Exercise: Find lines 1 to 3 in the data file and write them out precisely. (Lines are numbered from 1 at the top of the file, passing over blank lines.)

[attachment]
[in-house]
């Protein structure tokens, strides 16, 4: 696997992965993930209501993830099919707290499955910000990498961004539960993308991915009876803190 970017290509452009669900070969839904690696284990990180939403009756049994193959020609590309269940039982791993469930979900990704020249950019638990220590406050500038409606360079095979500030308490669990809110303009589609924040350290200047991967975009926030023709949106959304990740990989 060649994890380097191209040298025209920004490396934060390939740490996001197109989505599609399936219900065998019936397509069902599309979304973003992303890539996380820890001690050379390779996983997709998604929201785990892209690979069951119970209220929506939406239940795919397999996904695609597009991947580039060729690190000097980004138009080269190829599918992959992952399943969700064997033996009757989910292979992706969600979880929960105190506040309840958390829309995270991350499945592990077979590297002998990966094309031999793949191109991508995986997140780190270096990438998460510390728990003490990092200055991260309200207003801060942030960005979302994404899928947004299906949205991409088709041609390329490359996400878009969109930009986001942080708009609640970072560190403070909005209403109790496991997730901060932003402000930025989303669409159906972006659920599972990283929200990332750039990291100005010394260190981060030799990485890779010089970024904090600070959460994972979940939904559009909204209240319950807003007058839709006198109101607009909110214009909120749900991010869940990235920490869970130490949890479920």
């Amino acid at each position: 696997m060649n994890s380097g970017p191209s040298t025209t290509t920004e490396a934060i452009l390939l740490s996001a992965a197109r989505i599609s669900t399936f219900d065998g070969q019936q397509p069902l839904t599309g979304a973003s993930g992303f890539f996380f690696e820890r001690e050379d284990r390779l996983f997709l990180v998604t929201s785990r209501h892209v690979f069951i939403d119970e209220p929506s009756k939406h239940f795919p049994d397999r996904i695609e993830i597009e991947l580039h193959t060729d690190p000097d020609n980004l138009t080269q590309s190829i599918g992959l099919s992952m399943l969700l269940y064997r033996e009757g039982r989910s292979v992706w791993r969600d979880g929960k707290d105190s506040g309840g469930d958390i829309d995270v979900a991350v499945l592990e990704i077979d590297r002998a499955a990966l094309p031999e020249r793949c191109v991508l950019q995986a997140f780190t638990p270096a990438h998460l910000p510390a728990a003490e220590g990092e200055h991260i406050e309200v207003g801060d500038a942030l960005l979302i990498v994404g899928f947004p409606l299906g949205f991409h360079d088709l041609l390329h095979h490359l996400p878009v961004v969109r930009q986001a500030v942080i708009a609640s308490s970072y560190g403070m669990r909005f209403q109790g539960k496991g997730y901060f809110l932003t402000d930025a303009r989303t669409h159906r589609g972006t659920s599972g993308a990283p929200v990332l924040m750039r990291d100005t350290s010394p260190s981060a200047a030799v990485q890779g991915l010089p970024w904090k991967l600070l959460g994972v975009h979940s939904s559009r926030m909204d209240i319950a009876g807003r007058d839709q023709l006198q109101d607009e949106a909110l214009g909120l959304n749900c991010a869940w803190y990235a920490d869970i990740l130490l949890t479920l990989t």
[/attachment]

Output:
[in-house]
């Protein structure tokens, strides 16, 4: 696997992965993930209501993830099919707290499955910000990498961004539960993308991915009876803190 970017290509452009669900070969839904690696284990990180939403009756049994193959020609590309269940039982791993469930979900990704020249950019638990220590406050500038409606360079095979500030308490669990809110303009589609924040350290200047991967975009926030023709949106959304990740990989 060649994890380097191209040298025209920004490396934060390939740490996001197109989505599609399936219900065998019936397509069902599309979304973003992303890539996380820890001690050379390779996983997709998604929201785990892209690979069951119970209220929506939406239940795919397999996904695609597009991947580039060729690190000097980004138009080269190829599918992959992952399943969700064997033996009757989910292979992706969600979880929960105190506040309840958390829309995270991350499945592990077979590297002998990966094309031999793949191109991508995986997140780190270096990438998460510390728990003490990092200055991260309200207003801060942030960005979302994404899928947004299906949205991409088709041609390329490359996400878009969109930009986001942080708009609640970072560190403070909005209403109790496991997730901060932003402000930025989303669409159906972006659920599972990283929200990332750039990291100005010394260190981060030799990485890779010089970024904090600070959460994972979940939904559009909204209240319950807003007058839709006198109101607009909110214009909120749900991010869940990235920490869970130490949890479920």
């Amino acid at each position: 696997m060649n994890s380097g970017p191209s040298t025209t290509t920004e490396a934060i452009l390939l740490s996001a992965a197109r989505i599609s669900t399936f219900d065998g070969q019936q397509p069902l839904t599309g979304a973003s993930g992303f890539f996380f690696e820890r001690e050379d284990r390779l996983f997709l990180v998604t929201s785990r209501h892209v690979f069951i939403d119970e209220p929506s009756k939406h239940f795919p049994d397999r996904i695609e993830i597009e991947l580039h193959t060729d690190p000097d020609n980004l138009t080269q590309s190829i599918g992959l099919s992952m399943l969700l269940y064997r033996e009757g039982r989910s292979v992706w791993r969600d979880g929960k707290d105190s506040g309840g469930d958390i829309d995270v979900a991350v499945l592990e990704i077979d590297r002998a499955a990966l094309p031999e020249r793949c191109v991508l950019q995986a997140f780190t638990p270096a990438h998460l910000p510390a728990a003490e220590g990092e200055h991260i406050e309200v207003g801060d500038a942030l960005l979302i990498v994404g899928f947004p409606l299906g949205f991409h360079d088709l041609l390329h095979h490359l996400p878009v961004v969109r930009q986001a500030v942080i708009a609640s308490s970072y560190g403070m669990r909005f209403q109790g539960k496991g997730y901060f809110l932003t402000d930025a303009r989303t669409h159906r589609g972006t659920s599972g993308a990283p929200v990332l924040m750039r990291d100005t350290s010394p260190s981060a200047a030799v990485q890779g991915l010089p970024w904090k991967l600070l959460g994972v975009h979940s939904s559009r926030m909204d209240i319950a009876g807003r007058d839709q023709l006198q109101d607009e949106a909110l214009g909120l959304n749900c991010a869940w803190y990235a920490d869970i990740l130490l949890t479920l990989t």